With Chrome OS notebooks already shipping, Firefox has also decided to join the party with the web browser based interface called Webian Shell, which is based on Mozilla Chromeless project.
As this is just an early and experimental release, the upcoming versions are set to incorporate more advanced features, such as: multiple home screens, split screen view, onscreen keyboard for touch based devices and more.
If you would like to try it out, here is a download link.
Going by what Mozilla has to say, the channel switcher will be removed from Firefox. Why? While the channel switcher seemed like a good idea at first, it was only really useful as a springboard it appears. This conclusion came to light due to the fact that the feature was rarely utilized once users made the switch to a particular channel.
As it turns out, users of Firefox are much more interested in running different versions of the browser alongside each other, and so Mozilla has declared that its efforts are best directed elsewhere. You will still be able to switch back and forth between the Aurora and Beta channels, of course. Simply visit the Future of Firefox page to obtain them.
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The nightly builds of Firefox have received a new tool in the form of about:permissions. Typing about:permissions into the address bar welcomes one with a dashboard that lets you configure cookies, geolocation, pop ups, password keeping, and offline storage access on a per site basis.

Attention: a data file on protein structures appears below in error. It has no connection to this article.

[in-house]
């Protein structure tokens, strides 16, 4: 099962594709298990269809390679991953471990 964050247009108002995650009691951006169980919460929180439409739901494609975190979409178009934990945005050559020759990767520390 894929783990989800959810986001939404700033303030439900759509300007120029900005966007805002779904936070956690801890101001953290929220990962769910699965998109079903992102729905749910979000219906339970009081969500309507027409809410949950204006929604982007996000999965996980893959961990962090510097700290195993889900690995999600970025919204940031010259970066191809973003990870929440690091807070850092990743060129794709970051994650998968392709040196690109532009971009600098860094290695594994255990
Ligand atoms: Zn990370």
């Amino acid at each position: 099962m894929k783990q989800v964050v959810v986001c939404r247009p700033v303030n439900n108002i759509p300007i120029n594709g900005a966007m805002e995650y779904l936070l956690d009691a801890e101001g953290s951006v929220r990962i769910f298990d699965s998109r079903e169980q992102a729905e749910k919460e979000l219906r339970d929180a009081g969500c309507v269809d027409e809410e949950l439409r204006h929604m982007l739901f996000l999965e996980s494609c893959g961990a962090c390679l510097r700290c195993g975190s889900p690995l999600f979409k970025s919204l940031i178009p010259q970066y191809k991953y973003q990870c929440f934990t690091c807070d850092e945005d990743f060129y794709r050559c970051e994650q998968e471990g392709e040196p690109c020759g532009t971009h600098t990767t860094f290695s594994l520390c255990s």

If passwords have previously been set for a specific site, about:permissions will permit the viewing and removal of these passwords. One can also administer and get rid of cookies that sites have cached on the system or forget a site completely, eradicating it from Firefox’s memory.
With Google allowing users to hide the address bar in canary builds of Chrome 13, Mozilla has decided to release the LessChrome HD extension which pretty much does the same thing. This has seemingly sparked a bit of a debate in the browser industry, as the address bar has always been an integral part of the web browser.
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Firefox 3.5, currently boasting 12 million users according to Mozilla, will be updated to a newer version next month through an automatic upgrade. Makes sense that Mozilla wants to upgrade its users, for Firefox 3.5 received its last security patch approximately three weeks ago.
Mozilla started offering an upgrade to Firefox 4 to people running Firefox 3.5 and Firefox 3.6 last week. According to Christian Legnitto, the Firefox release manager, Mozilla will force 3.6 on 3.5 stragglers not choosing to update to Firefox 4 or 3.6. However, Legnitto later said that his choice of the word “force” was poor, and noted that only Firefox 3.5 users who had left the default automatic updates setting enabled would be moved to Firefox 3.6 automatically.
Remember How To Save And Quit In Firefox 4 and How To Activate Autocomplete In Firefox 4? Neat, little instructions, no? You did notice all the other options that were available when browsing the about:config page in Firefox but don’t have a clue with regards to what they do, right? Neither do I! Firefox is full of customization options you won’t find in your browser options screens but it’s not always easy to know what effect changing an about:config setting will have on your browser.
Firefox 4′s market share went up by 11% after Mozilla initiated the upgrade offer last week. That was only on the first day, however, for the browser managed 30% market share growth in the four days since the offer began. This prompted Mozilla’s community coordinator for Firefox marketing Asa Dotzler to compare the gains of Firefox and Internet Explorer 9 (IE9) as both of the browsers launched in March of this year.
IE9 will never catch up to Firefox. It will be a year or two before Microsoft can move the bulk of their IE7 and IE8 users forward.